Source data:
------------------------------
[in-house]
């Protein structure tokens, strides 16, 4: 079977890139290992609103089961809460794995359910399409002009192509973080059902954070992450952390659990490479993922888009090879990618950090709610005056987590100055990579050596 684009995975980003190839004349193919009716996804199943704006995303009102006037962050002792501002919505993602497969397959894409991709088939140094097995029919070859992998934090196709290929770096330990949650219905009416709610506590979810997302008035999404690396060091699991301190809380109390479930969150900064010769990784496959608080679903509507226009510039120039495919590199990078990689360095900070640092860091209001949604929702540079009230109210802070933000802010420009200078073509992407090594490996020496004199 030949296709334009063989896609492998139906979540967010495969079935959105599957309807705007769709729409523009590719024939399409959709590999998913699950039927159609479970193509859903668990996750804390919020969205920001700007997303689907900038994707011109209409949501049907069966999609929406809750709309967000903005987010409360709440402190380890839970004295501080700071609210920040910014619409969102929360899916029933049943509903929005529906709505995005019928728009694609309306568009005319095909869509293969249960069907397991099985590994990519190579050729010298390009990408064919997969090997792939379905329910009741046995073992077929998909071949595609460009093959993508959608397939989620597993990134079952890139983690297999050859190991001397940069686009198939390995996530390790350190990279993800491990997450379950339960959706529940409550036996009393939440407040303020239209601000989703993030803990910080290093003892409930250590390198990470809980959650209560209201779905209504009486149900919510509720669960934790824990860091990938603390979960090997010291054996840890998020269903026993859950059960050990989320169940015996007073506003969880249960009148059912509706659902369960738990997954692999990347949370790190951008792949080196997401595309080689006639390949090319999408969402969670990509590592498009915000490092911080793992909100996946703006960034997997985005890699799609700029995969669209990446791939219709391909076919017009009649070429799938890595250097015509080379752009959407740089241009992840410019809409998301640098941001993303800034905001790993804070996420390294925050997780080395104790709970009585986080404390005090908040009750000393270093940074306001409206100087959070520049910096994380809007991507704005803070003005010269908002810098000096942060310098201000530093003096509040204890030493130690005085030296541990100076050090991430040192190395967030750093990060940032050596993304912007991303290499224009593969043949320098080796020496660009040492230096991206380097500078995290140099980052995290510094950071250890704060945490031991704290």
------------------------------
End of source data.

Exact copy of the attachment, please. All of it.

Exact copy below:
[in-house]
């Protein structure tokens, strides 16, 4: 079977890139290992609103089961809460794995359910399409002009192509973080059902954070992450952390659990490479993922888009090879990618950090709610005056987590100055990579050596 684009995975980003190839004349193919009716996804199943704006995303009102006037962050002792501002919505993602497969397959894409991709088939140094097995029919070859992998934090196709290929770096330990949650219905009416709610506590979810997302008035999404690396060091699991301190809380109390479930969150900064010769990784496959608080679903509507226009510039120039495919590199990078990689360095900070640092860091209001949604929702540079009230109210802070933000802010420009200078073509992407090594490996020496004199 030949296709334009063989896609492998139906979540967010495969079935959105599957309807705007769709729409523009590719024939399409959709590999998913699950039927159609479970193509859903668990996750804390919020969205920001700007997303689907900038994707011109209409949501049907069966999609929406809750709309967000903005987010409360709440402190380890839970004295501080700071609210920040910014619409969102929360899916029933049943509903929005529906709505995005019928728009694609309306568009005319095909869509293969249960069907397991099985590994990519190579050729010298390009990408064919997969090997792939379905329910009741046995073992077929998909071949595609460009093959993508959608397939989620597993990134079952890139983690297999050859190991001397940069686009198939390995996530390790350190990279993800491990997450379950339960959706529940409550036996009393939440407040303020239209601000989703993030803990910080290093003892409930250590390198990470809980959650209560209201779905209504009486149900919510509720669960934790824990860091990938603390979960090997010291054996840890998020269903026993859950059960050990989320169940015996007073506003969880249960009148059912509706659902369960738990997954692999990347949370790190951008792949080196997401595309080689006639390949090319999408969402969670990509590592498009915000490092911080793992909100996946703006960034997997985005890699799609700029995969669209990446791939219709391909076919017009009649070429799938890595250097015509080379752009959407740089241009992840410019809409998301640098941001993303800034905001790993804070996420390294925050997780080395104790709970009585986080404390005090908040009750000393270093940074306001409206100087959070520049910096994380809007991507704005803070003005010269908002810098000096942060310098201000530093003096509040204890030493130690005085030296541990100076050090991430040192190395967030750093990060940032050596993304912007991303290499224009593969043949320098080796020496660009040492230096991206380097500078995290140099980052995290510094950071250890704060945490031991704290």